You are on the front lines of autism.  And your patients and their parents need you to charge fearlessly ahead.   For each time a developmentally at-risk child receives early intervention, there is hope for a brighter future filled with greater opportunity.

“He is the best physician who is the most ingenious inspirer of hope.”

-Samuel Taylor Coleridge

Wondering if your child or a child you love might be autistic?  Here’s what to do.

25 responses »

  1. Matthew says:

    As a pediatrician, I’d like to formally say, ‘thank you’ for this post. It and many of the comments below were definitely food for thought.

    When it comes to the ‘wait and see’ line, I would submit that it is reasonable in some case. If it is an active step, and involves the family. If we sit down and talk about where a child is and what is considered ‘normal’ and if we develop a plan for the next few months and talk about Early Intervention if goals haven’t been met by a certain point.

    I would be doing a great disservice to my parents if I reflexively sent every child who scored low on a question or two to Early Intervention. I would send hundreds and hundreds of families through needless hoops, lost wages, and real worry for nothing.

    That being said, pediatricians have a direct responsibility to catch delays, review screening forms and LISTEN to parents concerns. If soft signs are building up or there is a serious delay, there is no reason to wait. There is every reason to act. Serious autism has usually manifest by 12 months but many of the softer forms can get brushed off in that critical second year. Getting therapy early is so important and it is our responsibility as pediatricians to MAKE THIS HAPPEN.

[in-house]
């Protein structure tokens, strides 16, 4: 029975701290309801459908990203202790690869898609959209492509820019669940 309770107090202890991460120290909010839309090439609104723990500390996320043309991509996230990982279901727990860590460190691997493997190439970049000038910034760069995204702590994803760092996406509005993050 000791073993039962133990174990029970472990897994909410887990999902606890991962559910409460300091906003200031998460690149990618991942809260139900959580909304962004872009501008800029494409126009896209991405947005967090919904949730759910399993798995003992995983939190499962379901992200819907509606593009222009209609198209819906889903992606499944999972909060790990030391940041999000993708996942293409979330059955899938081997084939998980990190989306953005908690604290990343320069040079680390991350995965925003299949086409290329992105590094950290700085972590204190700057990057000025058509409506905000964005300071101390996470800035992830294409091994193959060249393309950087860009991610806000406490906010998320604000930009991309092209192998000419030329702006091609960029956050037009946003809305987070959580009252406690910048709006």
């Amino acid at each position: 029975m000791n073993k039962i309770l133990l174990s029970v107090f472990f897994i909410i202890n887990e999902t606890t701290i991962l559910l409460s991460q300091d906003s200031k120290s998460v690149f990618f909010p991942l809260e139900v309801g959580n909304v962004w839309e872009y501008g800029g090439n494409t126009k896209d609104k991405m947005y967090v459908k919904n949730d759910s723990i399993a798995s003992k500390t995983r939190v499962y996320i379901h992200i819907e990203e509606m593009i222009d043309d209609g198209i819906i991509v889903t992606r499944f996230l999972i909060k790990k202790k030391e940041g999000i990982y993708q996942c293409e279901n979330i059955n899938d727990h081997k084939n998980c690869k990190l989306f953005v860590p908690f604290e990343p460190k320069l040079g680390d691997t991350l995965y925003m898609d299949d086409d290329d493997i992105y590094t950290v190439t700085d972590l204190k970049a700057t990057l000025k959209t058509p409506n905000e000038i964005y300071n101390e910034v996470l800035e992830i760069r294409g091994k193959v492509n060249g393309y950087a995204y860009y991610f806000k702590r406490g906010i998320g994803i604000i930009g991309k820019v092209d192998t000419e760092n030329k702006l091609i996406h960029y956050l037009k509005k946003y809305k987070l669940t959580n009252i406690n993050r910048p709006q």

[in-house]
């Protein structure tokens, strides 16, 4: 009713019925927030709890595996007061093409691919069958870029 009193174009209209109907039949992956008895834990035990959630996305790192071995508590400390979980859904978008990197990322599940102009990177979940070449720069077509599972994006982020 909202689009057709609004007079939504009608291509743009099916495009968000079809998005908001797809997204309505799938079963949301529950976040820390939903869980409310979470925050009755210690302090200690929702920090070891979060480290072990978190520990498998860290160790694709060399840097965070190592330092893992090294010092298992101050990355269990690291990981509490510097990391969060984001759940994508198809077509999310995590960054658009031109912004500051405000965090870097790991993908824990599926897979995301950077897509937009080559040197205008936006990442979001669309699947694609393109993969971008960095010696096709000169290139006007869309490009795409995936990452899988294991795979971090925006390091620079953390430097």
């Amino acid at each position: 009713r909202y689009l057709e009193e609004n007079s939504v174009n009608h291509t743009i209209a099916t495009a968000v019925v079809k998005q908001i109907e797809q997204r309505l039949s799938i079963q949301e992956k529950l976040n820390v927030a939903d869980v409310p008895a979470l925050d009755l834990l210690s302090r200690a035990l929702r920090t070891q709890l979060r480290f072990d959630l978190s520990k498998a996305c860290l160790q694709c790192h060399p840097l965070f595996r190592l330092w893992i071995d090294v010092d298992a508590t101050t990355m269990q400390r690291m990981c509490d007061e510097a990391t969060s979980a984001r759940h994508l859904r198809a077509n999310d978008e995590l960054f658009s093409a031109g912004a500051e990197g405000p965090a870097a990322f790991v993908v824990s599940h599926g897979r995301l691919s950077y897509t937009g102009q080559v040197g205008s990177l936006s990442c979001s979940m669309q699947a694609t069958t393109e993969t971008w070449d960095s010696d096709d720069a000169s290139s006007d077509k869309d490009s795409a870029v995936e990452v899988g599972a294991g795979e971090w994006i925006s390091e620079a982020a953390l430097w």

I appreciate your even-handedness, your understanding of what we do, and your call to action. We need to keep raising awareness, and we can keep doing better.

    • FlappinessIs says:

      Thanks so much for getting what I was attempting to say. The last thing I wanted to do was attack doctors. You are right, of course. If a child is only slightly behind his peers in one or two things, simply giving him time to develop is fine. Kids DO develop at different rates and panicking over late walking or something isn’t necessary. My MIL drove me crazy with my first child because she walked at 13 months. I couldn’t convince her that normal development has a range and to just chill out. With my son, things were different and – as you pointed out – building. Luckily, his doctor was like you – she listened and never once treated me like a hysteric. She even went so far as to admit that she wasn’t an expert in autism and that we needed to go ahead and get him to a developmental pediatrician.

      Thanks for everything you do for your patients and in being a leader in autism awareness. I’m sure your patients and their parents love you. 🙂

  2. beebsandbro says:

    I hate the “wait and see” line! Most states have an early intervention program that includes an evaluation at no cost to the family. I am still at a loss as to why my doctor didn’t just give me that info upon my expression of concern!

  3. I literally, kick myself, every day that I didn’t push to have my son further evaluated before his 2nd birthday, probably closer to his 15-18month birthday. But I was young (23), a first-time mom, and I “didn’t know any better”. But in my heart, I KNEW something was wrong when he was 18months old and STILL not walking, had lost the few words he had, and had lost all social interactions except sparse interaction with Mommy & Daddy. I KNEW, yet I didn’t push forward. My son started preschool 4months before his 3rd birthday…. he was 32months old. Back 11years ago…. that was early, but I KNEW something was wrong before then. I WISH WISH WISH I had pushed forward for evaluations sooner and that I had changed doctors sooner.